Indeed, this is the function where existing regulatory reporting and disclosure activities take place. Over many years, companies have developed and optimized a data management process underpinned with robust internal controls to capture, manage, and report financial data. This finance infrastructure benefited from a 50+ year maturation period, and then from the digitization revolution that has been sweeping through companies of all sizes. Leveraging this infrastructure, and expanding it with new environmental, social, and governance data management systems, will now enable companies to prepare audit-ready sustainability data, in much the same way as financial data… and there is an urgency to act.
Another, as yet overlooked benefit of involving the CFO in sustainability reporting is the strategic role they play in transitioning – or transforming – the business model to a sustainable one. For example, they’re instrumental in evaluating the capital investments necessary to reduce emissions from manufacturing activities, or approving an R&D budget to reduce packaging waste or water consumption. Their agile thinking and adaptation skills – a valuable legacy of the Global Financial Crisis – can help shift corporate sustainability mindset from a nice-to-have to a strategic imperative in managing key risks and opportunities.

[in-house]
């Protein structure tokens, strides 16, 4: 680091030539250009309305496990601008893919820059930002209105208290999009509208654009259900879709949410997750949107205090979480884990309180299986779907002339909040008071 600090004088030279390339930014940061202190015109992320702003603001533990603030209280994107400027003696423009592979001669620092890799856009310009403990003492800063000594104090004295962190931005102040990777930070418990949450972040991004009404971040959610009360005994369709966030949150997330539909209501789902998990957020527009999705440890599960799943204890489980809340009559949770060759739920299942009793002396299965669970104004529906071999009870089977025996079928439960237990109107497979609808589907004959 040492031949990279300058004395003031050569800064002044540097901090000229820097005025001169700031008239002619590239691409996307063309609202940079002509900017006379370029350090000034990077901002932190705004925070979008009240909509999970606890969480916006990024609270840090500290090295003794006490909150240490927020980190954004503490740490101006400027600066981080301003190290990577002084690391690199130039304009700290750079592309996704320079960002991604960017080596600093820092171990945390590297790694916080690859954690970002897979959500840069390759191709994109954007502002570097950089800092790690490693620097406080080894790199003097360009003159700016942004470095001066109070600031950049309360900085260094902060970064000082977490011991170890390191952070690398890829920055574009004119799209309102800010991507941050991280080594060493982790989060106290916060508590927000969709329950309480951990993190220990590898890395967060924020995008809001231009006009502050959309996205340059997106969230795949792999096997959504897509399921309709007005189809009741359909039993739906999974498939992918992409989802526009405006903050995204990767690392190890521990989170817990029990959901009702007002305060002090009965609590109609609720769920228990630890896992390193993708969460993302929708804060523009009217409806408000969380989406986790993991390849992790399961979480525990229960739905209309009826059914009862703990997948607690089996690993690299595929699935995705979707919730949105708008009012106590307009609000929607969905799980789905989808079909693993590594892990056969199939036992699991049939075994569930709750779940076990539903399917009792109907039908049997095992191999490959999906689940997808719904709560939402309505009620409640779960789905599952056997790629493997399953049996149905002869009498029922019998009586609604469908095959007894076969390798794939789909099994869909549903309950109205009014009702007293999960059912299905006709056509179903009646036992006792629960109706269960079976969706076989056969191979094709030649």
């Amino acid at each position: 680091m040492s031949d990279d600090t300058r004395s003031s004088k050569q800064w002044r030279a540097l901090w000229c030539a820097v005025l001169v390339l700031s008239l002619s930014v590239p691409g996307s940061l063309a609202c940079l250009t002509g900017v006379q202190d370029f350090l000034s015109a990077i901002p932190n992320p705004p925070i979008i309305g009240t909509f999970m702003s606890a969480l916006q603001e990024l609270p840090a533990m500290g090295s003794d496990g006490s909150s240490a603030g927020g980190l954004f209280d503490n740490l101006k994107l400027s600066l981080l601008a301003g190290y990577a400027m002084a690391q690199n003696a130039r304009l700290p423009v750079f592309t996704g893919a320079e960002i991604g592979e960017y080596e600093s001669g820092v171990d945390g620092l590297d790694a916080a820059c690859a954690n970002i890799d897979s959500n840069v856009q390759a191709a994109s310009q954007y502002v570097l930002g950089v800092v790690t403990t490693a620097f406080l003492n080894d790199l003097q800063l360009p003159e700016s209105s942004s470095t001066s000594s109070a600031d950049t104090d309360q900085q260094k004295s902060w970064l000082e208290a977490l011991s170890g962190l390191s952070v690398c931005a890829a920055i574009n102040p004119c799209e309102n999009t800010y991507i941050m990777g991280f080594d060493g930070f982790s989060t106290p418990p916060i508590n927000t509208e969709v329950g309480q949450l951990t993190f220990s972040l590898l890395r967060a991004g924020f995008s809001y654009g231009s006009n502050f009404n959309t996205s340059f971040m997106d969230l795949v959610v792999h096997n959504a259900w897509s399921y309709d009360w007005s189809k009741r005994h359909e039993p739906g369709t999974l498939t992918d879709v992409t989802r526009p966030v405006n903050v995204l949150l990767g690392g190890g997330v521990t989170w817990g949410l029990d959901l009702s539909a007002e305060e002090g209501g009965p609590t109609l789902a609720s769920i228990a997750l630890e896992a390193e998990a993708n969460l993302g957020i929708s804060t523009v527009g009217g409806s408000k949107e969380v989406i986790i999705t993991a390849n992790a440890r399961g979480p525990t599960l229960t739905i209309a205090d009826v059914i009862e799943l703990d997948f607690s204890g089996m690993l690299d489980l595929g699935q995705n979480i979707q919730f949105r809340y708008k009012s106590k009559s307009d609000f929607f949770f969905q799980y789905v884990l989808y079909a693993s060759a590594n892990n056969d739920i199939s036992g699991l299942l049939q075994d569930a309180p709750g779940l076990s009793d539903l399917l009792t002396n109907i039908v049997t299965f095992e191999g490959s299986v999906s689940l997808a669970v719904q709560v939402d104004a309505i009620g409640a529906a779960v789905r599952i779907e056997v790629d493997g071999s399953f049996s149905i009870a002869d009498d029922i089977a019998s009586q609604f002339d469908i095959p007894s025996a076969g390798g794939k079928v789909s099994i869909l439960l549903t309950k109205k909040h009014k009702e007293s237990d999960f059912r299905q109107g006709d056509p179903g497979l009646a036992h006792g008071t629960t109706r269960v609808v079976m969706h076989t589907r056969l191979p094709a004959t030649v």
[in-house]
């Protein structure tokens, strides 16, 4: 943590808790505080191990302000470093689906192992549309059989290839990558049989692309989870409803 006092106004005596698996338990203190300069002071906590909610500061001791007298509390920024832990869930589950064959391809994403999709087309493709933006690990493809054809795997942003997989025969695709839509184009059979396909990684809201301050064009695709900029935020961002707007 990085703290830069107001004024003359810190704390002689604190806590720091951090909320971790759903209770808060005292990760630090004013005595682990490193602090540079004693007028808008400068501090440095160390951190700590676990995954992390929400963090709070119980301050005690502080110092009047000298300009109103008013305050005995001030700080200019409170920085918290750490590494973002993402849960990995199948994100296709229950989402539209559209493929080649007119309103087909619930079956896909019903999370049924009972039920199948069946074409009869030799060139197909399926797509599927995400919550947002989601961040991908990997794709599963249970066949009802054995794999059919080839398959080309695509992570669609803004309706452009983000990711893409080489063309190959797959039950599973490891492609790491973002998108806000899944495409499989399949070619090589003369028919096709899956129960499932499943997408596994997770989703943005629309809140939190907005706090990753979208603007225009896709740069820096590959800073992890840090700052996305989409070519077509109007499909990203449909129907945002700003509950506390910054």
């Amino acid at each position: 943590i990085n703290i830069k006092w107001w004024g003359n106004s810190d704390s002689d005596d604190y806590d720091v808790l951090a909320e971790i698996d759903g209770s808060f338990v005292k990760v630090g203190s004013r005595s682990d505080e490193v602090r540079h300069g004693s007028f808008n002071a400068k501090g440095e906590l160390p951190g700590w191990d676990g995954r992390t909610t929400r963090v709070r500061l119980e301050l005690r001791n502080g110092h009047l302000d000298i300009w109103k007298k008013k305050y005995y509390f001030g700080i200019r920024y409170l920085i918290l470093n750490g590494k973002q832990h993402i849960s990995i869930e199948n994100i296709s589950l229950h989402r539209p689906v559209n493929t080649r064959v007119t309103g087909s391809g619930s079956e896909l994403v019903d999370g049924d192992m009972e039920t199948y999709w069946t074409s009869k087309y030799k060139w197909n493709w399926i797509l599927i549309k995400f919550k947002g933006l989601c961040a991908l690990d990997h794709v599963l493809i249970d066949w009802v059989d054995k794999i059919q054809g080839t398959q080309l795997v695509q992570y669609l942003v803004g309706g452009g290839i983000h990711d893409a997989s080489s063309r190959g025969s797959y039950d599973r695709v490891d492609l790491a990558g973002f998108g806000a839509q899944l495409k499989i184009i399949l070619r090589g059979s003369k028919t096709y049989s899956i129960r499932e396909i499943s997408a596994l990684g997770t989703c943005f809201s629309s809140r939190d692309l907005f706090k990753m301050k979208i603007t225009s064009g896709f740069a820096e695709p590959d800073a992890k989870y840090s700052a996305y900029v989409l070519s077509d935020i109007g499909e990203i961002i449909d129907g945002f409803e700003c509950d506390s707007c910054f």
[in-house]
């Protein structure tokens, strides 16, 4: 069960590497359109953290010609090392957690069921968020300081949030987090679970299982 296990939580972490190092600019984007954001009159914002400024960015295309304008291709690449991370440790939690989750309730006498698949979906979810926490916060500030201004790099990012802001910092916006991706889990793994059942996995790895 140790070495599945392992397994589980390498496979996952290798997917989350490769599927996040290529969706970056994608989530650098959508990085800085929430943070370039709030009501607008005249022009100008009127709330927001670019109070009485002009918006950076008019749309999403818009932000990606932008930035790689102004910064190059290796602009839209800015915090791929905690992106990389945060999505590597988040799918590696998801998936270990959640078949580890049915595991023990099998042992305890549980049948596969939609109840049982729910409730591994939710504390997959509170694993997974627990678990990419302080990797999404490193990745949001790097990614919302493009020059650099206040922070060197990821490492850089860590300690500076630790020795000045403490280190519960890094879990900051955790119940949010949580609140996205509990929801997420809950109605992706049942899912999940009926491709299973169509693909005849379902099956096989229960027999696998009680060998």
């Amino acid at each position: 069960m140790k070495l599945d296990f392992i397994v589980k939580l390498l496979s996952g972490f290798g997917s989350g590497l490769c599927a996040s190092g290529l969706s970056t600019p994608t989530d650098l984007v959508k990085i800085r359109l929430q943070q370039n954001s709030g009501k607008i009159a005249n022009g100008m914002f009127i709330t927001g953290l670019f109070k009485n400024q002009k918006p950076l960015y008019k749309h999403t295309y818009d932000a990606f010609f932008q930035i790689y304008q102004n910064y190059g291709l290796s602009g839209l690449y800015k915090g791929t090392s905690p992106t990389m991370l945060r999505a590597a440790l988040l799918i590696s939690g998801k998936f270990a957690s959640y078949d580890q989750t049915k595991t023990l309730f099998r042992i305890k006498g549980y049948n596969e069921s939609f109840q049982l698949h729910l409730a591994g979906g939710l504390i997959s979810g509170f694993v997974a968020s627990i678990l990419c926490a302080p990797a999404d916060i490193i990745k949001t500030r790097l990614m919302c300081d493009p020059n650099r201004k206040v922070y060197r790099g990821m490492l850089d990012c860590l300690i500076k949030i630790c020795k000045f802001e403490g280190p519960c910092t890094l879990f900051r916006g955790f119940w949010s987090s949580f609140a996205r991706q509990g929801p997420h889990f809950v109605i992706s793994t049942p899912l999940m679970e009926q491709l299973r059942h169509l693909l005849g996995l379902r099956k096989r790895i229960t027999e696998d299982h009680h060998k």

Sustainability Management Lives In The CSO’s Office
While reporting can indeed be centralized in a single department, management of sustainability-related issues cannot be. Simply put, these are multidimensional, cross-organizational issues living in many different departments within the company. Therefore, while the CFO’s office can take on sustainability accounting and reporting functions, it cannot manage the multitude of underlying sustainability issues. That’s where the CSO’s office plays a pivotal role.
As a full fledged member of the executive suite, the CSO’s role is evolving to focus on truly embedding sustainability into the company’s strategy and business model, and being accountable for delivering sustainable outcomes. Delivering in this context means proactively managing risks, leveraging opportunities, and raising company consciousness on these important topics so they become part of routine operations. Freed from the task of reporting, CSOs can redeploy their time and resources to managing issues, developing and implementing policies where needed, and implementing action plans with clear performance measures and targets.